Search

Search form

Logo of Phnom Penh Post newspaper Phnom Penh Post - iTunes store arrives in Cambodia

iTunes store arrives in Cambodia

iTunes store arrives in Cambodia

Cambodian music-lovers can now set up accounts with Apple’s iTunes Store, the technology company announced yesterday.

But the impact of the move, which opened direct services to 12 countries in the region, could be limited in Cambodia because of a lack of local content and a high volume of pirated products, experts said.

The authorised Apple service centre iOne said Mac users had lobbied for iTunes access for years.

More popular than iTunes would be the App Store, to which Cambodians had long sought access, Ouk Serey Vuth, a sales engineer at iOne, said yesterday.

“Apple agreed with our suggestion and decided to launch the app store,” Serey Vuth said. “We have been trying to convince them for a long time.”

Apple won’t be the only company marketing digital music in Cambodia.

With vast selections of music and albums priced as low as US$0.75, pirated-music vendors would outprice Apple, which sells many albums for about $9.

Ouk Serey Vuth admitted that piracy was a problem, but said Cambodians would choose the legal option that backed up music files if lost.

Apple would have to boost access to local content if it wants to increase its market share in Cambodia.

“I don’t think it’s going to make any difference,” Hello Mobile chief executive Simon Perkins said yesterday. “I think it’s only going to be relevant when it offers products for the Cambodian market.”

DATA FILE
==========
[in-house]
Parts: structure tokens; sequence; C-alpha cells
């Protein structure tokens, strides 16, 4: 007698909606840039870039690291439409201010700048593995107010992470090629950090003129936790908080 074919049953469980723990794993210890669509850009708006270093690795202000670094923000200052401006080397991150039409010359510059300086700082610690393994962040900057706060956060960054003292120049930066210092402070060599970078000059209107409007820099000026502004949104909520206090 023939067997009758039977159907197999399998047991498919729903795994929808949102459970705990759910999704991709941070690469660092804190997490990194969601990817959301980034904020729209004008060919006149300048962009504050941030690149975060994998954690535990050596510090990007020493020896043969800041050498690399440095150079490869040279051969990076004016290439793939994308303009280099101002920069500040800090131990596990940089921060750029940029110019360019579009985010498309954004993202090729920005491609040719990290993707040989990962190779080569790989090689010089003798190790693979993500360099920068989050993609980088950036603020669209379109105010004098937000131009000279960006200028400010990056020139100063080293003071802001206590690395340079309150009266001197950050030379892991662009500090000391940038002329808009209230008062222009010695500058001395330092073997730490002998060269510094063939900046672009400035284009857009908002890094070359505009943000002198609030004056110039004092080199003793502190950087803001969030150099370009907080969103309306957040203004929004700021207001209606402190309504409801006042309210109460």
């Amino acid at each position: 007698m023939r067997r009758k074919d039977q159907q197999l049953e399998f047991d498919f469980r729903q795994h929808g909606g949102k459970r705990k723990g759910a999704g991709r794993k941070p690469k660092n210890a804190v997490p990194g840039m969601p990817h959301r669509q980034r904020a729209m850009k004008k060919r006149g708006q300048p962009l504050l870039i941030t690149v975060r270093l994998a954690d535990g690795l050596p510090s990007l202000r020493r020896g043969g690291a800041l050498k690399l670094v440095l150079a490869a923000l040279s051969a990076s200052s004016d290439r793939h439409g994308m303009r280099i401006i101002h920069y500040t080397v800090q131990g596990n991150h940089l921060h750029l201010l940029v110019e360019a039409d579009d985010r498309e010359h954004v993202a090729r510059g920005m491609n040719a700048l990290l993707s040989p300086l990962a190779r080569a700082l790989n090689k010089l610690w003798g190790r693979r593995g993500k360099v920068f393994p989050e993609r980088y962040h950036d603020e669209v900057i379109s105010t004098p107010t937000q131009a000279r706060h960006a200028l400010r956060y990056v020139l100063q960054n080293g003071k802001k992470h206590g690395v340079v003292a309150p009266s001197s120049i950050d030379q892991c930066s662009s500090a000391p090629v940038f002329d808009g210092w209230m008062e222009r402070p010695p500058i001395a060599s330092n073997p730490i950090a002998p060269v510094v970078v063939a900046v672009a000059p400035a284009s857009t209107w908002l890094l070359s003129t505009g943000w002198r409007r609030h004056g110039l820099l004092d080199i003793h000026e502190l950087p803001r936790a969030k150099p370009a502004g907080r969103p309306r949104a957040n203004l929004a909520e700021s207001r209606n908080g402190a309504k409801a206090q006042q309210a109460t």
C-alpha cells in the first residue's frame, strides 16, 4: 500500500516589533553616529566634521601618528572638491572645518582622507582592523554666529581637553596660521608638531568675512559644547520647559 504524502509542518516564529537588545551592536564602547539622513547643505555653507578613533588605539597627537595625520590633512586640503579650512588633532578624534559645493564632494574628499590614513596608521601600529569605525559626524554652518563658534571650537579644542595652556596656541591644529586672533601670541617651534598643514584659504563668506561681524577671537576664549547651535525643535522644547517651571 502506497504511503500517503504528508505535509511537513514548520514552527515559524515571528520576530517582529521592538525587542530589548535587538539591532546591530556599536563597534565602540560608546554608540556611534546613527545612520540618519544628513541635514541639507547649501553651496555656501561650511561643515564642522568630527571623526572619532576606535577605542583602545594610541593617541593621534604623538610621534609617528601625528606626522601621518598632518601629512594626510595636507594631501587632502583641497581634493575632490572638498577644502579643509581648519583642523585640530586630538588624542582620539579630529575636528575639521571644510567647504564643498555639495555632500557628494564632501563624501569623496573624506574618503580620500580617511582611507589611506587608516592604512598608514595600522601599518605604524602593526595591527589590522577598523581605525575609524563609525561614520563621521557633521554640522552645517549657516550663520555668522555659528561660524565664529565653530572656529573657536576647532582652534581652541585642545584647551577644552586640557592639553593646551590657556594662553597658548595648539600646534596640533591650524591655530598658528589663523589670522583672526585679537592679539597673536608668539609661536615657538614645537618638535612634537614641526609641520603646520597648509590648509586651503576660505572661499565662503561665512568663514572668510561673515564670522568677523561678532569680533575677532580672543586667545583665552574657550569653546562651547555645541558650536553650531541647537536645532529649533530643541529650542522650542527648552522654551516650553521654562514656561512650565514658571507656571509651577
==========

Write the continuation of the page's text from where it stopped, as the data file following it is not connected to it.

Many Apple users in Cambodia probably had iTunes accounts abroad, Perkins said.

The announcement yesterday did not indicate if Cambodians would be able to upload applications designed in their own language.

Dan Hong, an independent application designer, said yesterday using Khmer apps could be challenging.

“I see more and more Khmer-language apps, but it’s not easy to put them on the Apple Store. Lots of Apple users in Cambodia jailbreak their phones to put on Khmer applications,” he said.

To contact the reporter on this story: Don Weinland at [email protected]

RECOMMENDED STORIES

  • Breaking: PM says prominent human rights NGO ‘must close’

    Prime Minister Hun Sen has instructed the Interior Ministry to investigate the Cambodian Center for Human Rights (CCHR) and potentially close it “because they follow foreigners”, appearing to link the rights group to the opposition Cambodia National Rescue Party's purported “revolution”. The CNRP - the

  • Rainsy and Sokha ‘would already be dead’: PM

    Prime Minister Hun Sen on Sunday appeared to suggest he would have assassinated opposition leaders Sam Rainsy and Kem Sokha had he known they were promising to “organise a new government” in the aftermath of the disputed 2013 national elections. In a clip from his speech

  • Massive ceremony at Angkor Wat will show ‘Cambodia not in anarchy’: PM

    Government officials, thousands of monks and Prime Minister Hun Sen himself will hold a massive prayer ceremony at Angkor Wat in early December to highlight the Kingdom’s continuing “peace, independence and political stability”, a spectacle observers said was designed to disguise the deterioration of

  • PM tells workers CNRP is to blame for any sanctions

    In a speech to workers yesterday, Prime Minister Hun Sen pinned the blame for any damage inflicted on Cambodia’s garment industry by potential economic sanctions squarely on the opposition party. “You must remember clearly that if the purchase orders are reduced, it is all